During the company's WWDC Conference this past June, Apple announced new privacy-driven features for email on all of its devices. The next round of software updates—slated to drop in September—will include Apple's Mail Privacy Protection update, along with other new features for users.
While consumers will undoubtedly love the added privacy, these new features mean that tech marketers will have MUCH less visibility into how readers interact with email when using Apple products.
How Mail Privacy Protection works
First, it's important to note that Apple's Mail Privacy Protection update only applies to its native Mail app. Users who check email using Gmail, Outlook and other apps will not gain these features with the new software updates.
According to Apple, Mail Privacy Protection “stops senders from using invisible pixels to collect information about the user. The new feature helps users prevent senders from knowing when they open an email.”
Apple also explains that the Mail Privacy Protection update “masks [the user’s] IP address so it can’t be linked to other online activity or used to determine their location.”
After users update Apple's software this fall and open the Mail app, they will encounter an opt-in prompt for Mail Privacy Protection—either “Protect Mail activity” or “Don’t protect Mail activity.” The wording around these two options is intentional. In essence, why would users not want to have their mail protected?
This opt-in methodology mirrors the new tracking prompts that appeared as part of the iOS and iPadOS 14.5 updates. With this update, users received a pop-up when opening an app that gave an option to block tracking. When Apple introduced this option for app tracking, a whopping 96% of users in the USA opted out. We can predict that we will see very similar results with the Mail Privacy Protection feature. This means tech marketers will no longer have the ability to track metrics like:
- Email opens
- Time stamps
- Device type
- Exact location*
*The update will allow email senders to identify state or country location. Instead of letting email senders see a user’s real IP address, Apple will randomly generate an IP address that corresponds with the user’s region.
There are some technical nuances associated with the Mail Privacy Protection feature. For one, devices need to both be connected to WiFi and have the Mail app running in the background for the feature to work. Users checking email using cellular data or that turn off Background App Refresh for the Mail app will not gain the Mail Privacy Protection feature.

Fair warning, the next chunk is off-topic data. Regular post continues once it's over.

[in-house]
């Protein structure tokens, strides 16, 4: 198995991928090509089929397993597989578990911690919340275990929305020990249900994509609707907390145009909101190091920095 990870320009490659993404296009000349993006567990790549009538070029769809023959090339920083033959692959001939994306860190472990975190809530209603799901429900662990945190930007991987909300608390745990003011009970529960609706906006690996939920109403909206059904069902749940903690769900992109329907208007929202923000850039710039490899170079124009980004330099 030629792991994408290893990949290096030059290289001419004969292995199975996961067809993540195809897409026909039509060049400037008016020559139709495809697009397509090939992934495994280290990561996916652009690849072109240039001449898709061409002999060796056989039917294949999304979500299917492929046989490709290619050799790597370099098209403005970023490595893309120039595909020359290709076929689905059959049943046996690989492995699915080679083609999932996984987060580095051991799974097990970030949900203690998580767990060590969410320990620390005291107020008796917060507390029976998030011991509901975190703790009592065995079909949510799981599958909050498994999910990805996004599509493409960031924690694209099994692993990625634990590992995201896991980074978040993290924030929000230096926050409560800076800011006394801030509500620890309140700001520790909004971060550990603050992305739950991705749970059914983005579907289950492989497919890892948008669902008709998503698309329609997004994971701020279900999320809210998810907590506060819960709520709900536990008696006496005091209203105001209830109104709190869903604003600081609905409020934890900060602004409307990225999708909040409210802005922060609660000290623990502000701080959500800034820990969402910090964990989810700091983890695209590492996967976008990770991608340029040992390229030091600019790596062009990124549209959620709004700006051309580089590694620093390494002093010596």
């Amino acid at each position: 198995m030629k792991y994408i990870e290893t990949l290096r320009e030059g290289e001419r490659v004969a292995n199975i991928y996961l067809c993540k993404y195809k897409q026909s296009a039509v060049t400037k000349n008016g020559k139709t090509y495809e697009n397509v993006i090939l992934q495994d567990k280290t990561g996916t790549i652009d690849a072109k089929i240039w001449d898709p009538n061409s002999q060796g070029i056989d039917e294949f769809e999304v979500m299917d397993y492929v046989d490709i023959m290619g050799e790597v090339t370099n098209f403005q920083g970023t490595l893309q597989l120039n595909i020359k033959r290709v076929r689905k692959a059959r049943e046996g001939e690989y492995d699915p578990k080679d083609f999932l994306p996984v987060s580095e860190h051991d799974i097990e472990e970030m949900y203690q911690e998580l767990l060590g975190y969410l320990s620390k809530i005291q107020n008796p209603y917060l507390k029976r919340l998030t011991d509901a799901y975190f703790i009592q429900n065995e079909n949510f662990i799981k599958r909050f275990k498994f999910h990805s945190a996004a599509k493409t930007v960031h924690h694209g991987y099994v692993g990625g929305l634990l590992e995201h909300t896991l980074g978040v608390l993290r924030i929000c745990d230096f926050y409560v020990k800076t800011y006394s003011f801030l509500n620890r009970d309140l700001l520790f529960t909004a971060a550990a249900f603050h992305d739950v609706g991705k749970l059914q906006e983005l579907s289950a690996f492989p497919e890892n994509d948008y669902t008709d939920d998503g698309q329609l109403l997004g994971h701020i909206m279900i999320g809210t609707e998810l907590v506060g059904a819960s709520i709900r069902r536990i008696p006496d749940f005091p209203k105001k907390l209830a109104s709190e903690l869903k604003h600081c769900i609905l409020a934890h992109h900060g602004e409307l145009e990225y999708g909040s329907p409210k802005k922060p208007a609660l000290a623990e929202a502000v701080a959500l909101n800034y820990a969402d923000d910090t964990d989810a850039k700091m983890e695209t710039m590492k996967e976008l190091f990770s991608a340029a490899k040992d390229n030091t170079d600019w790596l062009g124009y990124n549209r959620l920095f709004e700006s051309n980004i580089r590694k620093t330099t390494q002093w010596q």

Expect inaccurate (inflated) email open rates
As of July 2021, 50% of email opens occur with Apple's Mail app. Currently, tech marketers gain insight into open rates when email pixels and images load.
Starting with the new Mail Privacy Protection update, the Mail app will first download email messages to Apple's caching servers. Apple will duplicate the images in an email so that when a user opens the message on his or her device, it downloads from Apple's server instead of the sender's email service provider's. This duplication to Apple's cache also renders the open tracking pixel useless as the process occurs before a user actually opens the email.
Moral of the story? Open rates from Apple devices and Apple Mail will become wildly inflated. Based on Litmus' testing since the softwares' beta releases, tech marketers can expect to see inflated open rates of around 75% for the Apple Mail client. Why is this not 100%? The technical nuances mentioned above with WiFi and Background App Refresh mean that the Mail Privacy Protection features will not run all the time.
iCloud+ takes email protection even further
iOS 15 and iPadOS 15 also include a new "Hide My Email" feature with iCloud+ subscriptions. With this feature, users can create email aliases that forward to their primary email addresses. For example, a user can create an alias (read: fake email address) to create an account or to access a gated resource.
In Apple's documentation for the feature, which debuted as part of their "Sign in with Apple" process last year, they use the following example:
"If firstname.lastname@example.org is your Apple ID, your unique, random email address for a given app might look like email@example.com."
Apple also notes that other apps and services cannot use these email aliases; each alias is specific to one app or service. Even more, after using an alias, a user can simply delete the address, and the email no longer exists.
How should tech marketers adapt?
- Filter your metrics: Since you'll never get an accurate number for how many total people have opened an email, think in percentages instead: filter your metrics to remove iOS devices and analyze open rates based on the remaining platforms, extrapolating that people using Apple products have behaved in a similar way.
- Create an exclusion list: Filter out any "@privaterelay.appleid.com" email addresses before sending emails to avoid harming ESP scores caused by a high bounce rate.
- Stop using open rates for tests: Tech marketers also will need to shift away from using open rates as the metric behind subject line A/B tests, spotting engaged vs unengaged users, and workflows that trigger based on email opens. In essence, tech marketers should base their email marketing strategies and peripheral marketing work on metrics other than open rates.